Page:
Editor’s note: Peter Levine is a partner at Andreessen Horowitz. He has been a lecturer at both MIT and Stanford business schools and was the former CEO of XenSource, which was acquired by Citrix in 2007. Prior to XenSource, Peter was EVP of Strategic and Platform Operations at Veritas Software, where he helped grow the organization from no revenue to more than $1.5 billion, and from 20 employees to over 6,000. Follow him on his blog and on Twitter @Peter_Levine.
As a former CEO and senior executive, there was a time when I did not quite understand the profound impact a CEO has on the culture of a company, even though I always knew culture was important.
The organization reflects the behavior and characteristics of the CEO, and that establishes the culture. Foster an environment of open communication and the organization inherits a culture of open communication. Operationally detailed? The organization becomes operationally detailed. Political? The organization becomes political. Curse a lot? The organization curses. Angry? The organization gets angry. Have a big office? Everyone wants a big office. It doesn’t matter what’s written on a coffee mug or on a “culture” slide, what you do as a CEO, day in and day out, and how you behave will define your company’s culture.
Despite the best intentions, companies often become culturally dysfunctional. This occurs when leadership has a perception about the culture that conflicts with reality, or leadership behaves differently than what might be written down.
The organization reflects the behavior and characteristics of the CEO, and that establishes the culture.
One of the most studied examples of cultural dysfunction occurred at Enron, the former energy-trading giant. The CEO (Ken Skilling) and several top executives were arrested for a pattern of deceit, dishonesty and illegal financial practices. They promoted a culture of dishonesty, self-dealing and self-enrichment that destroyed the company. Ironically, the Enron code of ethics outlined four key principles: communication, respect, integrity and excellence… So, yes, culture matters and the CEO defines it.
Cultural dysfunction is not limited to large companies. When I arrived at XenSource, which was a 50-person company, the culture was dysfunctional, despite the fact that the founding team believed the culture to be awesome and supportive of innovation and collaborative thinking. There were two telltale signs: 1) Employees painted a very different cultural view from the founders; and 2) The responses were inconsistent with each another, indicating that the culture was a free-for-all with very little leadership. One clear example of the inconsistency resulted in the organization having two engineering efforts that competed with each other. Here was a company with a supposedly “collaborative, non-political” culture that had engineering teams pitted against each other to see who would win. The competitive activity turned out to be corrosive and undermined the intended culture of the company.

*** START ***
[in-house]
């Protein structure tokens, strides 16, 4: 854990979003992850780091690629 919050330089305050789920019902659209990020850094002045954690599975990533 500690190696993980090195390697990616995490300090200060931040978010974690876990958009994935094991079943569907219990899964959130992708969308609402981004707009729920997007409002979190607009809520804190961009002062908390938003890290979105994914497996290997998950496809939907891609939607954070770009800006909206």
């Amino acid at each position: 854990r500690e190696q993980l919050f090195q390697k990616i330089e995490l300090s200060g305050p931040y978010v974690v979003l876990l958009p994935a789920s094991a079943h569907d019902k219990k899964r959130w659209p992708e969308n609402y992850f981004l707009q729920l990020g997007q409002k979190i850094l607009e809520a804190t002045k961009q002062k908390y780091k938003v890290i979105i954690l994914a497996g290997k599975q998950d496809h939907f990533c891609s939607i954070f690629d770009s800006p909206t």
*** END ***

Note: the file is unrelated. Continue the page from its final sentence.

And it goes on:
I often talk about CEO self-awareness as one of the key attributes of corporate success. In the case of XenSource, the leadership espoused and verbalized cultural “intent,” but practiced and allowed something very different in the company. The company almost failed due to a highly dysfunctional culture. Make sure what you believe is what is truly happening in the company.
Stemming dysfunction requires leadership and taking some simple but important actions: proactively define cultural attributes important to the organization—write them down and let people know what they are, and “walk the talk.” You must practice and exemplify your culture and have a mechanism to review culture deep within the organization. Ask the following questions:
- Is the organization’s culture consistent with the defined attributes?
- Where are the differences?
- What are we doing right or wrong to keep a strong and consistent cultural backbone in the company?
The Cultural Paradox: I can’t change the culture because that’s not part of our culture